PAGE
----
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Poison Text Messages, Malicious Mobile Apps on the Rise

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Nearly one in five mobile phone users have experienced some type of security threat with their device. That's the finding of a Cloudmark survey of 1,000 cellphone users, scheduled to be released Tuesday.

Poison text messages, nearly non-existent in the U.S. a few years ago, grew 300% in 2010 and 400% in 2011, accounting for about 1% of all text messages. "We've gone from totally clean to a trickle," says Rachel Kinoshito, head of Cloudmark's security operations. "Most people are seeing about one a month."

That foothold is part of a broader concern. Variations of scams that infest the Internet, through PC browsers, have begun spreading on a meaningful scale through mobile devices. And it looks like the bad guys are just getting warmed up.

One type of poison text message involves tricking people into signing up for worthless services for which they get billed $9.99 a month. Another type lures them into doing a survey to win a free iPhone or gift card. Instead, the attacker gets them to divulge payment card or other info useful for identity-theft scams. "Malicious attacks have exploded well beyond e-mail, and we are very aware of their move to mobile," says Jacinta Tobin, a board member of the Messaging Anti-Abuse Working Group, an industry group combating the problem.

Meanwhile, hackers are repurposing skills honed in the PC world to attacks on specific mobile devices. Particularly, handsets using Google's Android operating system are frequently the target of hackers. In December, anti-virus company F-Secure tracked down 1,639 unique malicious Android apps — disguised as free apps and circulating on websites across the Internet. That's up from 48 in January 2011.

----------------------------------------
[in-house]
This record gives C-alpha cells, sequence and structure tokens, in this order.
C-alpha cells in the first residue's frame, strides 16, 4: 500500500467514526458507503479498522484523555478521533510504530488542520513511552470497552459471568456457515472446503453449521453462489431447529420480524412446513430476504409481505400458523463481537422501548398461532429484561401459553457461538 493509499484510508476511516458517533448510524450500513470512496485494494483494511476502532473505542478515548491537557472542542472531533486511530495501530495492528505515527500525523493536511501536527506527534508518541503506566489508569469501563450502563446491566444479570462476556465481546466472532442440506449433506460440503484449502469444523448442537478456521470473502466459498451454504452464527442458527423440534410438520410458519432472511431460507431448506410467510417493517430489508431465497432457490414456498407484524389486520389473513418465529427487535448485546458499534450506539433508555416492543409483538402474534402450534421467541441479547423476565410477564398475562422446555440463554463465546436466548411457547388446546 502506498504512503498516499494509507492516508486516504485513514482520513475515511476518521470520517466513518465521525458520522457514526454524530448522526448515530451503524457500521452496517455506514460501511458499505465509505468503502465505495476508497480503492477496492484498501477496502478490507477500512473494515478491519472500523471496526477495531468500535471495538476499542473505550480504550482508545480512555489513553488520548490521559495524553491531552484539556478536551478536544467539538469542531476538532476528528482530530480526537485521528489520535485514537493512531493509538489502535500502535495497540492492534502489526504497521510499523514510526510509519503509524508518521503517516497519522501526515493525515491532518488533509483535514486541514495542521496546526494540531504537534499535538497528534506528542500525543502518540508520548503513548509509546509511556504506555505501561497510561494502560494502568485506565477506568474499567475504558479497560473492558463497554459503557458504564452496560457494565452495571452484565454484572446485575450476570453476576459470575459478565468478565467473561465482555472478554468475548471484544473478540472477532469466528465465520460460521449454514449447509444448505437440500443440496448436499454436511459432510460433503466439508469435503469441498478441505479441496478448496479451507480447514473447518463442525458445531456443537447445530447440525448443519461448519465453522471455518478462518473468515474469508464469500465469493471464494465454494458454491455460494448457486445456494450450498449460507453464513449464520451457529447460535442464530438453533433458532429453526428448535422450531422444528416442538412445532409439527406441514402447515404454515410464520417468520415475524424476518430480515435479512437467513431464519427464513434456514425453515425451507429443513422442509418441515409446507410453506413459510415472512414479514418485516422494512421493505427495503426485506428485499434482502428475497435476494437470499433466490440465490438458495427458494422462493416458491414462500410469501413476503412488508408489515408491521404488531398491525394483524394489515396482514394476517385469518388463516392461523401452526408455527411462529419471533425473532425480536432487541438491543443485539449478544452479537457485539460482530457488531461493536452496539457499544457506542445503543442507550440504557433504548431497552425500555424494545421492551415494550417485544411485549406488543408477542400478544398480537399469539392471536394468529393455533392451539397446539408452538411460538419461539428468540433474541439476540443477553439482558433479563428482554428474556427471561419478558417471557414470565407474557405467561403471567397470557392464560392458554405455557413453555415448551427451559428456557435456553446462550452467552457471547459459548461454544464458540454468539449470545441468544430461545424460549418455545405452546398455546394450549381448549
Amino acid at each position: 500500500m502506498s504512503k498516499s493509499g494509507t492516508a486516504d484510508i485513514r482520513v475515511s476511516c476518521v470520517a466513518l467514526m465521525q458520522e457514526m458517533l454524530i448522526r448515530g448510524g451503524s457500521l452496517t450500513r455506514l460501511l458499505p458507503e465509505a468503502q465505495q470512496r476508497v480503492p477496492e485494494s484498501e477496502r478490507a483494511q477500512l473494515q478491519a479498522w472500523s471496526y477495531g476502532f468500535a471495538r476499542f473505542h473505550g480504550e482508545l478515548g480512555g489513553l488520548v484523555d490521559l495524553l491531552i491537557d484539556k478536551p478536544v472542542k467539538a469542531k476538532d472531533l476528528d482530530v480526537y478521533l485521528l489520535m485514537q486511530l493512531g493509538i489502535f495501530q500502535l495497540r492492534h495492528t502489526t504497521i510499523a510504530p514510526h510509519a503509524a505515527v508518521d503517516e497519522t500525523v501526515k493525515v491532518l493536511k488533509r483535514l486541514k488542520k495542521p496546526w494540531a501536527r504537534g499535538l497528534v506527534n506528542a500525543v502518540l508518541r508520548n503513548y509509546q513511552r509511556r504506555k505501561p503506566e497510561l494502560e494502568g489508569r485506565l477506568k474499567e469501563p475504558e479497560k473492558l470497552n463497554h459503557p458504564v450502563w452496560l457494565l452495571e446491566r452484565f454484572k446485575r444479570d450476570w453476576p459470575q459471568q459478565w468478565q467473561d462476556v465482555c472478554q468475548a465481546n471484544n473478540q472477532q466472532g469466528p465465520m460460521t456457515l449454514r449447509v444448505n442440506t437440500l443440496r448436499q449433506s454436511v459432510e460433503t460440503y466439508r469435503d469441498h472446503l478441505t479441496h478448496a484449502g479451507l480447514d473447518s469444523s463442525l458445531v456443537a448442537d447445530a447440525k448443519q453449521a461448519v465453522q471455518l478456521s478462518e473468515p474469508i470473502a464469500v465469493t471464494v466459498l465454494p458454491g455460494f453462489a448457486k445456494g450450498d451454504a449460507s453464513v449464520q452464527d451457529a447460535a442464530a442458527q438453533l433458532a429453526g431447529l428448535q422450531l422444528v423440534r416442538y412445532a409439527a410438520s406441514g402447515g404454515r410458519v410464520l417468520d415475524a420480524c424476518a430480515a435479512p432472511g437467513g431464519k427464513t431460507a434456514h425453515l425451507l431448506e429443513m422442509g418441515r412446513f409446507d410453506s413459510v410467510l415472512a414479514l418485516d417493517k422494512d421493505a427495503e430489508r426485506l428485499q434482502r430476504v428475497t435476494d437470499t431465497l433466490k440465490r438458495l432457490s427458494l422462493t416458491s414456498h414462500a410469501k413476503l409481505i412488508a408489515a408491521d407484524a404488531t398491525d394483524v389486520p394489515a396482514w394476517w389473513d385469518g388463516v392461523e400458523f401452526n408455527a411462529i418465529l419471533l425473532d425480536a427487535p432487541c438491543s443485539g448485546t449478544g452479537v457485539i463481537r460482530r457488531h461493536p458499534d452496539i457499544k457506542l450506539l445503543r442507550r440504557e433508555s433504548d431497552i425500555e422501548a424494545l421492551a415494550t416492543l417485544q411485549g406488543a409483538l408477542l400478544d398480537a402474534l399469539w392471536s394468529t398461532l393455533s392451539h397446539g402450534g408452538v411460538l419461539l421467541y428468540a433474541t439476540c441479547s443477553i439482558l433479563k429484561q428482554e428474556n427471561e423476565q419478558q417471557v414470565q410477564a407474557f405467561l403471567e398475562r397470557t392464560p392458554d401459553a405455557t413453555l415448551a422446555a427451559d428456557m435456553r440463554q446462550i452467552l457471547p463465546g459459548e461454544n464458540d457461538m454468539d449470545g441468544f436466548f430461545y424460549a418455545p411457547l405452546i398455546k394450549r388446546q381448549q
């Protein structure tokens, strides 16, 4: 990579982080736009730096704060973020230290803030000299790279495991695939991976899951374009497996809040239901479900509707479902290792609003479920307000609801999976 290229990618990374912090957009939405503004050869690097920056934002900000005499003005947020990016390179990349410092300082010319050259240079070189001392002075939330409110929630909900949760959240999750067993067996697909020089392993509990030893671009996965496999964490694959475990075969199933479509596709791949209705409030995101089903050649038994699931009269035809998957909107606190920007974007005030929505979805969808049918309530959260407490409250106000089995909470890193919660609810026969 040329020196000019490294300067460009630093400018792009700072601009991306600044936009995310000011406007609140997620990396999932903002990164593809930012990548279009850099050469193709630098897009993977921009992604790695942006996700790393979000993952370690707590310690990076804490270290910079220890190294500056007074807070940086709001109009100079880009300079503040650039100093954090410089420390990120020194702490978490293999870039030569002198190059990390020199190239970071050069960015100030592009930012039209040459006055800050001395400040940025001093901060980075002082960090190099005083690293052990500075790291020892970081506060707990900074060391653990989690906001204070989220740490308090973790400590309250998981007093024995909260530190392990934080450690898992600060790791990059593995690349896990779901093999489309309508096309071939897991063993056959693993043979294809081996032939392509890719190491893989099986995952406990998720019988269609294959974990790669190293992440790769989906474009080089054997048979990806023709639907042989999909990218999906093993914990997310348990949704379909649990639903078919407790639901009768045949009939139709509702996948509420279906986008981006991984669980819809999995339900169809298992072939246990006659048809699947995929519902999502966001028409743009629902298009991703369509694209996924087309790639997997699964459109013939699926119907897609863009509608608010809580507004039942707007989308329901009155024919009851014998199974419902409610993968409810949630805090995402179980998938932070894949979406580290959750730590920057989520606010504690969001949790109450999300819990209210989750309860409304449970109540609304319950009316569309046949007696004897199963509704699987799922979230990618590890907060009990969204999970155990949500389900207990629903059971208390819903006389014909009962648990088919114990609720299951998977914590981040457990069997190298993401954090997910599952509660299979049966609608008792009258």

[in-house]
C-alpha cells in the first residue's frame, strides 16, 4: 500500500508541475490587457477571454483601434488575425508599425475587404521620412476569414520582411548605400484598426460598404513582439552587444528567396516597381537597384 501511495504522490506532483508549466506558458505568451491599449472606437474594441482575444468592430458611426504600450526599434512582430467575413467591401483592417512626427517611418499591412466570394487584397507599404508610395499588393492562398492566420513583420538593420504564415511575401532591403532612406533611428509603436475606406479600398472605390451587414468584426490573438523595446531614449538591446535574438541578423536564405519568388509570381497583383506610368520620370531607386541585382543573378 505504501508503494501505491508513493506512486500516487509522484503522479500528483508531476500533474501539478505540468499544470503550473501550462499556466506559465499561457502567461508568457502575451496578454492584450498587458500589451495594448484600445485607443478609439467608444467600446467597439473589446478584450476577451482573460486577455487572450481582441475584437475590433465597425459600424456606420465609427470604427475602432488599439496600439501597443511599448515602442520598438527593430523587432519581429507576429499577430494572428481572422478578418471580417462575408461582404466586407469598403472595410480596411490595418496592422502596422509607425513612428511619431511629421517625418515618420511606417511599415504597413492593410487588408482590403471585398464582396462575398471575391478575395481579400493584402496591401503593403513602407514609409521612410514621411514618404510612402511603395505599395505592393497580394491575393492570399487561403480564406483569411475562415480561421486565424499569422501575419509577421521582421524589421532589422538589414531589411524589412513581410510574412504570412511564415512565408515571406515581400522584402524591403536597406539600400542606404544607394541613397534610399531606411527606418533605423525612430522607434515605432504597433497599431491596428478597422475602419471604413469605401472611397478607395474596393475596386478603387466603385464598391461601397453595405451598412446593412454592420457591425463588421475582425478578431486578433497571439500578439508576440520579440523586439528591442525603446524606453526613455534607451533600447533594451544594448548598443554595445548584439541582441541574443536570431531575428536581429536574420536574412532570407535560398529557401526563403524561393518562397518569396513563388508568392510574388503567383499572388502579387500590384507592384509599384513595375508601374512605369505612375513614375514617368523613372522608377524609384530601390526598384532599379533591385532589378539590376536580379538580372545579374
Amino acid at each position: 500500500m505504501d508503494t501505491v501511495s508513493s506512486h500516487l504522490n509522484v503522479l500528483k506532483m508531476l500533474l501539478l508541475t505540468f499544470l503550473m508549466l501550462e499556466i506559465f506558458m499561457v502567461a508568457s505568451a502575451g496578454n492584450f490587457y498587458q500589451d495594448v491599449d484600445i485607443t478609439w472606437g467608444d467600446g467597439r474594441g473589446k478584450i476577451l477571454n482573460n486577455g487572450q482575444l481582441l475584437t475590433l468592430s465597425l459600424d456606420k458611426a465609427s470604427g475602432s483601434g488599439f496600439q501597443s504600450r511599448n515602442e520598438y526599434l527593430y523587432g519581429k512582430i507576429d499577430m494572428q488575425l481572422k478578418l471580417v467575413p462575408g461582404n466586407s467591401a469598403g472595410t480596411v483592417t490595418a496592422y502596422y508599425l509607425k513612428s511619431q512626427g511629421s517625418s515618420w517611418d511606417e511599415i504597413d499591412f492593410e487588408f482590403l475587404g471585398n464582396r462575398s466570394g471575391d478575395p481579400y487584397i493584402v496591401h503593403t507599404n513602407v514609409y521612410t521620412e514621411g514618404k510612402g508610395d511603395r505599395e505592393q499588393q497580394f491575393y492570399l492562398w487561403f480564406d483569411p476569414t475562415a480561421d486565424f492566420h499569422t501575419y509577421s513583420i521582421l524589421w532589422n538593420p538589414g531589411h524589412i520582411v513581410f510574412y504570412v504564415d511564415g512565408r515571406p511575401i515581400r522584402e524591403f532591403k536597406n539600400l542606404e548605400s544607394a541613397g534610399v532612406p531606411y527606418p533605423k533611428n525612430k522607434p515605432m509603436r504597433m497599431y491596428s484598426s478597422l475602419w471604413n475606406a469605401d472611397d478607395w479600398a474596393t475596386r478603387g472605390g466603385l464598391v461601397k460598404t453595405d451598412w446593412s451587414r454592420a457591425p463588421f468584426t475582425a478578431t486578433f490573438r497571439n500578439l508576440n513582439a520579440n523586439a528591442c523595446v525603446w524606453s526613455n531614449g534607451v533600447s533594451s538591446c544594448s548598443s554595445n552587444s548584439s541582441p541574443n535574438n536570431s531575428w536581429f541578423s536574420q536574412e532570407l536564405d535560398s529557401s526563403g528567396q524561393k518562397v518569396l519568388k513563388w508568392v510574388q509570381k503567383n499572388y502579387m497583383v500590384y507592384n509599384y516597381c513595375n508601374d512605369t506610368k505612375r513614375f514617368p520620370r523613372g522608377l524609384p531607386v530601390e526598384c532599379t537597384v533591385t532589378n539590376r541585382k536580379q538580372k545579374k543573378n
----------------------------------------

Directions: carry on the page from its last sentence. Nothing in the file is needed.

One type offered and delivered a free copy of the popular Angry Birds game. But the victim is also unwittingly signed up for a premium-rate texting service and charged an extra $10 a month on his or her phone bill, says F-Secure researcher Sean Sullivan.

Network security company Juniper Networks says the pool of bad apps it has been tracking swelled 86% in February from January. Nearly half of the poisoned Android apps analyzed by Juniper were classic spyware, says Dan Hoffman, head of Juniper'smobile security business.

"We've identified malware that can steal credentials from e-mail and mobile banking applications," Hoffman says. "These attacks can be devastating."

The online industry is on high alert. The working group— whose members include AT&T, Verizon, Comcast, Facebook, PayPal and Time Warner— convened in San Francisco last month to join forces on defending new mobile threats.

"We need to stay ahead of what's happening with mobile abuse, social networking abuse and malware," says Tobin. "It makes sense for us to collaborate across all these channels."

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